Rishi Sunak vows to overrule European judges if they try to block Rwanda flights

Rishi Sunak vows to overrule European judges if they try to block Rwanda flights

Rishi Sunak sits down with Christopher Hope

Christopher Hope

By Christopher Hope

Published: 15/01/2024

- 13:09

Updated: 15/01/2024

- 14:30

The Prime Minister told GB News he will not let a foreign court stop the Rwanda plan from working

Rishi Sunak has made clear that he will to over rule European human rights judges who try to stop the UK flying small boat migrants to Rwanda.

In an exclusive interview with GB News in Essex, the Prime Minister also attacked what he described as "political smears" about his personal wealth after Labour leader Sir Keir Starmer told MPs last week that Sunak "does not get Britain".

Sunak's remarks on migration are aimed squarely at dozens of Conservative MPs who want him to toughen the Rwanda Bill to ensure that it stops the boats crossing illegally to the UK from France.

Asked directly if he would over-rule judges from the European Court of Human Rights if they tried to block any Rwanda flights - so -called Rule 39 orders - Sunak replied: "I won't let a foreign court stop us from getting flights off and this deterrent working.

WATCH: Jacob Rees-Mogg says, 'We must STOP the boats!'

"There's a clause in the Bill that says, very specifically, that it is for ministers to decide whether to comply with Rule 39 rulings as they're called, I would not have put that clause in the Bill if I was not prepared to use it.

"Now look I don't think Strasbourg will intervene because of the checks and balances in our system. And of course, there will be individual circumstances that people want us to consider on the facts.

"But if you're asking me you know, are there circumstances in which I'm prepared to ignore those Rule 39s? Then yes, of course there are."

More than 60 Tory MPs - including former Home Secretary Suella Braverman and ex-Immigration minister Robert Jenrick - have proposed amendments to strengthen the legislation to guarantee that migrants can be flown to Rwanda.

GB News understands that MPs from the two largest groupings of the so-called "five families" - the New Conservatives and the European Research Group - are due to meet tonight to discuss strategy ahead of the key votes on the Rwanda Bill tomorrow and Wednesday.

Last week Braverman told GB News that she would vote against the legislation until it was amended to make it tougher by Sunak.In the interview Sunak opened the door to more talks when he said he was "happy to have a dialogue with anyone who thinks they might have an idea that will improve the effectiveness of the Bill whilst making sure that it's still legally compliant [and] maintains Rwanda's participation in the scheme".

Sunak said his plan to curb illegal migration was based on fairness adding that the deaths of five migrants in the Channel over the weekend shows that showed that the "compassionate thing to do is to tackle illegal migration".

He added: "For me, it's about fairness. Fundamentally illegal migration just isn't fair. We're a country where we play by the rules we put in our fair share, and we wait our turn.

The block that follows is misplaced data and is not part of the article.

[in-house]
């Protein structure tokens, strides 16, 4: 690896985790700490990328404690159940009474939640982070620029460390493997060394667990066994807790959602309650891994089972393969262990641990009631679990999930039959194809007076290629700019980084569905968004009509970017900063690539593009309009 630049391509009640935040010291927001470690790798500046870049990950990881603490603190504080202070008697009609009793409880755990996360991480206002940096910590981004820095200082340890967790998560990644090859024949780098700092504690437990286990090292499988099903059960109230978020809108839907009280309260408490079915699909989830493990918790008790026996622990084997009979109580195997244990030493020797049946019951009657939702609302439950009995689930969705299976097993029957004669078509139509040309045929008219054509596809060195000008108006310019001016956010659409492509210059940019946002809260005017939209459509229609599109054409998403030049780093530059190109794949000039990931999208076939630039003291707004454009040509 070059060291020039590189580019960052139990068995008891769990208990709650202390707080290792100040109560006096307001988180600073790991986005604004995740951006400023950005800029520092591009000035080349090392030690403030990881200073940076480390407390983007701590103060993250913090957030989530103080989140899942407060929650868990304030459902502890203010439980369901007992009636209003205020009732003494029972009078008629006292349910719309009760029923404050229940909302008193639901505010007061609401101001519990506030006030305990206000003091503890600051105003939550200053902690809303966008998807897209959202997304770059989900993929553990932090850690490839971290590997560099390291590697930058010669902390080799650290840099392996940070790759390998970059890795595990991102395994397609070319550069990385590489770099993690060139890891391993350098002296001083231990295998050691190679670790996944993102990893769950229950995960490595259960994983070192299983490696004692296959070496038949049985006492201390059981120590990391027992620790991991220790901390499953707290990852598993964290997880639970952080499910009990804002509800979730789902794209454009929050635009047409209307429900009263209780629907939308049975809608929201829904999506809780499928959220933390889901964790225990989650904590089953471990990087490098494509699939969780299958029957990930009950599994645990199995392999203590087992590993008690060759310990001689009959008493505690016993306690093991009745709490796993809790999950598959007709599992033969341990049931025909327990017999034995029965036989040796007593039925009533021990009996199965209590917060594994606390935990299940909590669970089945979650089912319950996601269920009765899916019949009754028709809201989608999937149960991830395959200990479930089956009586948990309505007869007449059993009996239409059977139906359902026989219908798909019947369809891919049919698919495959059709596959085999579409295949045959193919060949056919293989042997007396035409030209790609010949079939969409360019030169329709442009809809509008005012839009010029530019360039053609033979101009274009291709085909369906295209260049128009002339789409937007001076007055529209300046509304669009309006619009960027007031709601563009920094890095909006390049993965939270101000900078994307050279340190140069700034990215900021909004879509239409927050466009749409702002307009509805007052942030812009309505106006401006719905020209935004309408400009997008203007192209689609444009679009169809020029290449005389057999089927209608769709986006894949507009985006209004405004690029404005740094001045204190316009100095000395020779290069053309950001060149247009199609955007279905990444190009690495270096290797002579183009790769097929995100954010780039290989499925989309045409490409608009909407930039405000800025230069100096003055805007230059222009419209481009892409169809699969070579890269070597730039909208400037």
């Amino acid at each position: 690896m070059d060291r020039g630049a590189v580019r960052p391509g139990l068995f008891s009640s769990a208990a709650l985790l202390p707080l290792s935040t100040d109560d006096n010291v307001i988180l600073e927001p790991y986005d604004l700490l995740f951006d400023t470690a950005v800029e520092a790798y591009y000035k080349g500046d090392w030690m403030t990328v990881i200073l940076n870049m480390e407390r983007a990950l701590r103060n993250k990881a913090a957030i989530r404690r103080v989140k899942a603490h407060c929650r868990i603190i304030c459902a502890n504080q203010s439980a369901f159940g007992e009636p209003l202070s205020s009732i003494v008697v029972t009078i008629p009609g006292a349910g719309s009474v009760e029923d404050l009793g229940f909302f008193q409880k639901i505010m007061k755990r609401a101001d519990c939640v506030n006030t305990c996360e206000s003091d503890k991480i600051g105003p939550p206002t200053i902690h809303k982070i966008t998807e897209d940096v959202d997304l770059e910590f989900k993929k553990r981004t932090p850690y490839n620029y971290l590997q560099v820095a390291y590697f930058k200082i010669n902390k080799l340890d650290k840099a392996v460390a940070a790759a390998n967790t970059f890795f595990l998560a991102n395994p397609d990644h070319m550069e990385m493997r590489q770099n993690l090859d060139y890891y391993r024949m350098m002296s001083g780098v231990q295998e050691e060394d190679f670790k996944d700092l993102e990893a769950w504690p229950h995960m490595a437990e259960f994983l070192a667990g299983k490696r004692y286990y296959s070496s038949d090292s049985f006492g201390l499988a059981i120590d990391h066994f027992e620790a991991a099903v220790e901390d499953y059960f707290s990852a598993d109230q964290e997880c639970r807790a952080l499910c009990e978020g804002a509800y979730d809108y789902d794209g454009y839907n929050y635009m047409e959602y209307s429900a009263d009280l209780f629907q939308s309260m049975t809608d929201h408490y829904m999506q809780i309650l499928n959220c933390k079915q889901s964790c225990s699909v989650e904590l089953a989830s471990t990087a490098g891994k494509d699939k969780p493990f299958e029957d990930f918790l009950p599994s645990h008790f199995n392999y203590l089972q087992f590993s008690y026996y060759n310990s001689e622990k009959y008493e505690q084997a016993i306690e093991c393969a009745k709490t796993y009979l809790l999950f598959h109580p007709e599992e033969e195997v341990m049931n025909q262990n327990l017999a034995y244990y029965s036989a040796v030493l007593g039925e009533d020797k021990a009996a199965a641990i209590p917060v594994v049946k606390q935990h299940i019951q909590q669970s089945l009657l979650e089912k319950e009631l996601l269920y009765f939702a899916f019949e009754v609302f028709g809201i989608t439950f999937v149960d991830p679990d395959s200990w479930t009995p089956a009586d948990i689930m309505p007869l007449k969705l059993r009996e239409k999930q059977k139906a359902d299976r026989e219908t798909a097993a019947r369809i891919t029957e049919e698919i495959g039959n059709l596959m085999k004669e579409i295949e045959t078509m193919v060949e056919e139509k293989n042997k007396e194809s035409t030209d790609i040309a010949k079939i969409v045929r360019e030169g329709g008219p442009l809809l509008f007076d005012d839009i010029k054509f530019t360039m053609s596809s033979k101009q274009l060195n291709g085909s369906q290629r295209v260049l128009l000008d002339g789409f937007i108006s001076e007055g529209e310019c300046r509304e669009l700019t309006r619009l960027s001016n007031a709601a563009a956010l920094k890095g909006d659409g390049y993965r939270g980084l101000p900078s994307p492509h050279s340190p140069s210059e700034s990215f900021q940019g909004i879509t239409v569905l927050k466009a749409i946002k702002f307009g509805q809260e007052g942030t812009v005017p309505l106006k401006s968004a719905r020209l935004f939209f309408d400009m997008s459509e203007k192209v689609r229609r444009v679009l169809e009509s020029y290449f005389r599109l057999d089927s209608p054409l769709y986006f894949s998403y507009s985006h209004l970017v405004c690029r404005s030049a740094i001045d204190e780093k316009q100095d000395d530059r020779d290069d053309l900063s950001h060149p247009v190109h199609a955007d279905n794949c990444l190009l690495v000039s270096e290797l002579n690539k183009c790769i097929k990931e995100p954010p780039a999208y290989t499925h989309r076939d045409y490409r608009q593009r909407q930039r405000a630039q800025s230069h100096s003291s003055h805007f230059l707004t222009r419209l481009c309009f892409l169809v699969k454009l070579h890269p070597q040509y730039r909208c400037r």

"Illegal migration undermines that sense of fairness, which I think is fundamental to our national character, and the trust on which our system is built and it's for that reason, especially that we really must tackle illegal migration."

Asked if he "gets" concerns about illegal migration, Sunak said: "Of course."

He continued: "I voted for Brexit and I supported Brexit partly because I think it's important that we have control over the legal migration.

"I say that it's coming from a family of immigrants, right? This is about having a sustainable level of migration and making sure that we're also investing in jobs for people here at home.

"Sunak has been criticised as being out of touch because of his wealth - he is one of the richest MPs in Parliament after a successful career as a hedge fund manager.

However he hit back, saying: "I never heard that during the pandemic when I was Chancellor, when I stood up and announced the furlough scheme. No one said that then, right?

"Fundamentally, people judge you by the content of your character and your actions and that's how people will judge me.

"My family emigrated to this country without very much. My parents worked really hard to provide a better life for me and my brother and sister.

"I worked really hard for everything that I've got - that’s the type of country I believe in. If people want to use that as a political smear or attack, I actually think it speaks volumes about their lack of ambition for our country, than it does about me and my background."

Sunak brushed off a YouGov poll today which is predicting a 1997-style wipe out for the Tories at the general election later this year, saying: "There's lots of polls all the time, there'll be hundreds of polls between now and the election.

"The only poll that counts is the one that actually happens and the general election, and the choice of that election is clear.

"You can stick with our plan that is working for you go back to square one with Keir Starmer."

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